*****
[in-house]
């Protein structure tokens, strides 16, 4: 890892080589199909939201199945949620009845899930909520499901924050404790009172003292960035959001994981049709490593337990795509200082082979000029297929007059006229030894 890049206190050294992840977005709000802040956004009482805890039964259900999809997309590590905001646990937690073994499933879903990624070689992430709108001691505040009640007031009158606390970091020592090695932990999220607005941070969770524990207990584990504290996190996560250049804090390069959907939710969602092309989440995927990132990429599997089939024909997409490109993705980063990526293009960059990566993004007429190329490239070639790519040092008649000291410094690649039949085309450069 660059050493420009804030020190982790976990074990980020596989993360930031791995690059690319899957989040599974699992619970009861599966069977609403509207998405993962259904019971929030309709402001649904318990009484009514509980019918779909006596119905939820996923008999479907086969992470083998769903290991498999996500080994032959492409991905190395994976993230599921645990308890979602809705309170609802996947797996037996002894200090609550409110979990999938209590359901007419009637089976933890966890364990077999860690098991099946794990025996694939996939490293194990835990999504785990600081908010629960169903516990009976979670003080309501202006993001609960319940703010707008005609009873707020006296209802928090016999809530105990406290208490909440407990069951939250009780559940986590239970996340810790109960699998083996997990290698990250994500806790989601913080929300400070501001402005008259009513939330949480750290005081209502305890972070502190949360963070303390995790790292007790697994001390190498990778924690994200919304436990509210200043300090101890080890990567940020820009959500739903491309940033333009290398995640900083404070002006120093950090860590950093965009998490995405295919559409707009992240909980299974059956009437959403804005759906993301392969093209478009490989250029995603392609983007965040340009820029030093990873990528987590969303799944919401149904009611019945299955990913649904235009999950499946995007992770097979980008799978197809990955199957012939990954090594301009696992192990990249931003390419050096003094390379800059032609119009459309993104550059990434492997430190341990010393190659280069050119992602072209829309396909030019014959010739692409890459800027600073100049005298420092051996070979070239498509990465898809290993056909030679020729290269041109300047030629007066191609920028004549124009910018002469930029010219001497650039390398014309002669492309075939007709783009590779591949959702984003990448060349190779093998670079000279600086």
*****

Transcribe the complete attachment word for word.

[in-house]
């Protein structure tokens, strides 16, 4: 890892080589199909939201199945949620009845899930909520499901924050404790009172003292960035959001994981049709490593337990795509200082082979000029297929007059006229030894 890049206190050294992840977005709000802040956004009482805890039964259900999809997309590590905001646990937690073994499933879903990624070689992430709108001691505040009640007031009158606390970091020592090695932990999220607005941070969770524990207990584990504290996190996560250049804090390069959907939710969602092309989440995927990132990429599997089939024909997409490109993705980063990526293009960059990566993004007429190329490239070639790519040092008649000291410094690649039949085309450069 660059050493420009804030020190982790976990074990980020596989993360930031791995690059690319899957989040599974699992619970009861599966069977609403509207998405993962259904019971929030309709402001649904318990009484009514509980019918779909006596119905939820996923008999479907086969992470083998769903290991498999996500080994032959492409991905190395994976993230599921645990308890979602809705309170609802996947797996037996002894200090609550409110979990999938209590359901007419009637089976933890966890364990077999860690098991099946794990025996694939996939490293194990835990999504785990600081908010629960169903516990009976979670003080309501202006993001609960319940703010707008005609009873707020006296209802928090016999809530105990406290208490909440407990069951939250009780559940986590239970996340810790109960699998083996997990290698990250994500806790989601913080929300400070501001402005008259009513939330949480750290005081209502305890972070502190949360963070303390995790790292007790697994001390190498990778924690994200919304436990509210200043300090101890080890990567940020820009959500739903491309940033333009290398995640900083404070002006120093950090860590950093965009998490995405295919559409707009992240909980299974059956009437959403804005759906993301392969093209478009490989250029995603392609983007965040340009820029030093990873990528987590969303799944919401149904009611019945299955990913649904235009999950499946995007992770097979980008799978197809990955199957012939990954090594301009696992192990990249931003390419050096003094390379800059032609119009459309993104550059990434492997430190341990010393190659280069050119992602072209829309396909030019014959010739692409890459800027600073100049005298420092051996070979070239498509990465898809290993056909030679020729290269041109300047030629007066191609920028004549124009910018002469930029010219001497650039390398014309002669492309075939007709783009590779591949959702984003990448060349190779093998670079000279600086």